There has been more research for asthma and less for nasal allergies (also known as allergic rhinitis), eczema and food allergies regarding risk factors. Both asthma and allergic rhinitis have increased significantly during the 20th century which is thought to be due to several factors including multiple genetic and environmental components and interactions. Some of the more recent studies have estimated that up to 40% of children will have allergic rhinitis, but the percentage decreases as you become older. Proposed risk factors for allergic rhinitis include family history of allergies and exposure to indoor allergens (for example, dust mites) among several others. Determining risk factors and how strong a risk factor may contribute to allergic rhinitis can be quite difficult; however, a recent study published in the Journal of Allergy and Clinical Immunology attempted to shed some light on this issue.
This study looked at several factors that could contribute to developing allergic rhinitis with the goal of determining a predictive model. The items listed below were identified as risk factors for developing new allergies in children who did not already have nasal allergies:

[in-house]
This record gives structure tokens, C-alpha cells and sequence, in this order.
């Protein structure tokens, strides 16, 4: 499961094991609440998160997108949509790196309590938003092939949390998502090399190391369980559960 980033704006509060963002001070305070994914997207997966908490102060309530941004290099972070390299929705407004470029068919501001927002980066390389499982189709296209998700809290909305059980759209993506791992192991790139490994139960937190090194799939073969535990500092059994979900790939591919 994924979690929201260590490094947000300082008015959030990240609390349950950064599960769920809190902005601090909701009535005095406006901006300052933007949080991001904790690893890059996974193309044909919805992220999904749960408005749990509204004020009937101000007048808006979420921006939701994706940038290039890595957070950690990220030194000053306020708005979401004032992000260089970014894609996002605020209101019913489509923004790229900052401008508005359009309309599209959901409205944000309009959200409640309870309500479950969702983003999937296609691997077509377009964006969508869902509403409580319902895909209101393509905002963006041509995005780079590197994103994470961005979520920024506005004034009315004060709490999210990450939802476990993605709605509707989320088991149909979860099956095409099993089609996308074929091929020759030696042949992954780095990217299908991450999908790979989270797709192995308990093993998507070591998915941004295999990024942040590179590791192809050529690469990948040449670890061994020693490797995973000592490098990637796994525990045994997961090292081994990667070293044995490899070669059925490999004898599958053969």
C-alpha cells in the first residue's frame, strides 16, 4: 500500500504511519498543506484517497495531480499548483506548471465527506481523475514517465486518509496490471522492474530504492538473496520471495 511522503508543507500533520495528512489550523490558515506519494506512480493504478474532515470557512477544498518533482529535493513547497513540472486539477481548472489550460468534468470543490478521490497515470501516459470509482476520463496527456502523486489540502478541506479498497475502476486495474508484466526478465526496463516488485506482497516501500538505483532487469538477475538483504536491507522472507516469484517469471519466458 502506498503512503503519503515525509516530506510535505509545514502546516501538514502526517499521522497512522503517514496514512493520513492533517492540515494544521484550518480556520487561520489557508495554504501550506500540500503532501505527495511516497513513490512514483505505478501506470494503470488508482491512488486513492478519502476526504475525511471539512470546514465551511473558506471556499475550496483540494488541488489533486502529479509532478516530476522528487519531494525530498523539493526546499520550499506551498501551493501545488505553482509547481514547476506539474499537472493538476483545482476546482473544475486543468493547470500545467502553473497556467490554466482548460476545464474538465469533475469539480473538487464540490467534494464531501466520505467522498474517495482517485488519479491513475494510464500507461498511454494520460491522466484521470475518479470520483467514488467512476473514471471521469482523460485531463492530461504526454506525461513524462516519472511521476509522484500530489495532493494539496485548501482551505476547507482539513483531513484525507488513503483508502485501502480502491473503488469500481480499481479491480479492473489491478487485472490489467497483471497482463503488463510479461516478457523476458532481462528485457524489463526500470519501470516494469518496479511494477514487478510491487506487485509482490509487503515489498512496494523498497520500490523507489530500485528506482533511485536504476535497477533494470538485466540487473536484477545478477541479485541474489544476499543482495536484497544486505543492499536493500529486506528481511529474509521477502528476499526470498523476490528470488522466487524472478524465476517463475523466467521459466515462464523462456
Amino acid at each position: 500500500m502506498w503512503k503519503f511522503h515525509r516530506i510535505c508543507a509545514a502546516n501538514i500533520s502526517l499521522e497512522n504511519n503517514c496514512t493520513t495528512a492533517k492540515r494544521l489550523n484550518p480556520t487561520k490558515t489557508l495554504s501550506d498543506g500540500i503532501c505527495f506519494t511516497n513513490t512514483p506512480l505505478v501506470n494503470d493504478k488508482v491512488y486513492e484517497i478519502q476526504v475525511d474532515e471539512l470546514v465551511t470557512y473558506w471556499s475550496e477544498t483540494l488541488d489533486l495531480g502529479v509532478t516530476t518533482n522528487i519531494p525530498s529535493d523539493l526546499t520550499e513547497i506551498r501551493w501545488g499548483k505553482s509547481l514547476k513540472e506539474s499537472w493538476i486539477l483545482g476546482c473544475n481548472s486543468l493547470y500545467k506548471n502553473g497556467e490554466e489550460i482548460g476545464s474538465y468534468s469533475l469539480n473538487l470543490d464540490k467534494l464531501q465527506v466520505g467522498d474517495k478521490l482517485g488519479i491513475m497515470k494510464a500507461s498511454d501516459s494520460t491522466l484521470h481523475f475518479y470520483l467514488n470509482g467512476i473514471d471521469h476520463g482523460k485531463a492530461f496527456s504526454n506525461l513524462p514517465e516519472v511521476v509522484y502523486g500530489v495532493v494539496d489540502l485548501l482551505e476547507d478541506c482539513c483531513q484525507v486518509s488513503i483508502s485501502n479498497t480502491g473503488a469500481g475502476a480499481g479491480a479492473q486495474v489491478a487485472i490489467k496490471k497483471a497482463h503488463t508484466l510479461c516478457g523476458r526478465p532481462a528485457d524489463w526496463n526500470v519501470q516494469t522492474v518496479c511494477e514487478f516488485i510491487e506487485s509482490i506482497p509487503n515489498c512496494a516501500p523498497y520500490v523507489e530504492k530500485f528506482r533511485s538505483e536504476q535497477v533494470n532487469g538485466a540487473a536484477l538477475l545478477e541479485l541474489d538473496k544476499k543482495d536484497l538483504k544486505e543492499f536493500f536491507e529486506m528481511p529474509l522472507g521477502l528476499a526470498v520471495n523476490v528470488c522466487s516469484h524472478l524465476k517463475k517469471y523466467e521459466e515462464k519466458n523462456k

• High socioeconomic status
• Parental history of asthma
• Not exclusively breast feeding for < 2 months
• Positive skin tests to indoor allergens
• Positive skin tests to outdoor allergens
Having a positive skin test to outdoor allergens before having symptoms of nasal allergies was the most significant and important risk factor. In addition, children with all of the above risk factors had an approximately one hundred times higher estimated risk for developing allergic rhinitis.
Although one cannot say with 100% certainty who will develop allergies, this study helps physicians determine who is most likely to develop allergies as they grow older. If a child has several of these risk factors, their primary care physician will be more on the look-out for the tell-tale signs and will be more likely to advise an evaluation by a certified allergist. Allergists will also use the information provided by this study and may suggest simple skin testing to help determine the appropriate diagnosis and guide proper treatment. Our allergists here at Atlanta ENT, Sinus and Allergy are readily available to help you and your child determine the correct diagnosis and provide optimal management - so feel free to give us a call.